In college I ate so much cafeteria couscous that I developed a distaste for it (don't even get me started on tabbouleh). Many years later I discovered Israeli (pearl) couscous at Graham Elliot. Hello pearl couscous, where have you been all of my life? The texture reminds me of sabudana khichdi, a pearl tapioca dish my mom used to make during times of fast.
I am totally in love and feel like I have to make up for lost time. Currently my most favorite method of preparing pearl couscous is to sauté shallot and garlic in olive oil and toss it with cooked couscous, fresh lemon juice, Bulgarian feta, pine nuts, and freshly chopped parsley. I simply cook the couscous in water because the other flavors are so pronounced. You can also cook it in vegetable (or chicken) broth.
I recently served this dish for dinner with a side of spicy Moroccan carrots. All together, it was a satisfying, healthy meal with interesting, complex flavors.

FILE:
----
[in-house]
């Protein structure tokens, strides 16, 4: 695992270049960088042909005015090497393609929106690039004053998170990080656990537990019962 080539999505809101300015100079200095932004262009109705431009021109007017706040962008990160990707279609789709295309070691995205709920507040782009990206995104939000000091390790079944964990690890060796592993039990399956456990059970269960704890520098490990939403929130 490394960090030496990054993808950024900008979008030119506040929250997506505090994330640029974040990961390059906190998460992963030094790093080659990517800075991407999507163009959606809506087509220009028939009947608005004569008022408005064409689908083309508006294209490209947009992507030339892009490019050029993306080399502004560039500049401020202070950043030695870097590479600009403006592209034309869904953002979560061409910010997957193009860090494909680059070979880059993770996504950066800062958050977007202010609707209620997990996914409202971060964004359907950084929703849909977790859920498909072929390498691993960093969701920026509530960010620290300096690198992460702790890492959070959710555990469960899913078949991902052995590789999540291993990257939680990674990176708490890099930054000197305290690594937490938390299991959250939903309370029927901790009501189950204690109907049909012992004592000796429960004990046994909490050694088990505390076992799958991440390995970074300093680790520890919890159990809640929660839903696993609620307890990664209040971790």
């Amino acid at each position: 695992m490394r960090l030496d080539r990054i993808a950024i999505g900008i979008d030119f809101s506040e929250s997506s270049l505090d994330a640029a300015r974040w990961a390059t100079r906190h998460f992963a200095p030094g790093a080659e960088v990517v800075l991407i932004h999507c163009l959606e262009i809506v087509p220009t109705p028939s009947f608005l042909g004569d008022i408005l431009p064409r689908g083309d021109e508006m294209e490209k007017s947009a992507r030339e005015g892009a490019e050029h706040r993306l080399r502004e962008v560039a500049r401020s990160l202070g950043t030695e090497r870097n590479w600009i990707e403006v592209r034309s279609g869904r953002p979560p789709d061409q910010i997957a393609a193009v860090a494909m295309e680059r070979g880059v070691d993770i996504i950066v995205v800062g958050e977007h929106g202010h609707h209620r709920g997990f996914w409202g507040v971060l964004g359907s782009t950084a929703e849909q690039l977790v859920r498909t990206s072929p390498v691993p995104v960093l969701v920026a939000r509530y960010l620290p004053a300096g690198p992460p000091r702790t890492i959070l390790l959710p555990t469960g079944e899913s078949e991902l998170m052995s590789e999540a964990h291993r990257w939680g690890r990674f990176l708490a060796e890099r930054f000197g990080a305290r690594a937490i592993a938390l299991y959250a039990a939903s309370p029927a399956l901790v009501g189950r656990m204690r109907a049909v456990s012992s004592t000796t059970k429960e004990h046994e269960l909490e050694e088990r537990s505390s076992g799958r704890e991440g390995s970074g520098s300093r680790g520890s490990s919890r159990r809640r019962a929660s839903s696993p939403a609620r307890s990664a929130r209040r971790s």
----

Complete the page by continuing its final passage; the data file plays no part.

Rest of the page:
Israeli (pearl) couscous with lemon, feta, pine nuts
1 cup pearl couscous, whole wheat
1 1/3 cups water (or broth)
2 tbsp extra virgin olive oil
1 shallot, finely chopped
2 cloves of garlic, minced
1/2 lemon, juiced
2 oz feta, cut into small 1/4" cubes
1/4 cup pine nuts, toasted
1/4 cup Italian flat leaf parsley, chopped
In a medium saucepan, bring 1 1/4 cups of water to a boil. Add 1 cup pearl couscous, bring back to a boil and cover. Reduce heat and simmer until water is absorbed and couscous is just tender, about 20 minutes. Remove from heat, and stir to keep couscous from sticking. If there is remaining water, drain. If you will not use the couscous immediately, spread it into a thin layer in a baking pan to avoid clumping until you are ready to use.
Heat oil over medium heat in a skillet. Add shallot and garlic, sauté about 3 minutes. Stir in cooked couscous. Let cook for 1 minute. Turn off heat. Add lemon juice, toasted pine nuts, and feta. Stir to combine well. Toss with parsley. Serve warm or at room temperature.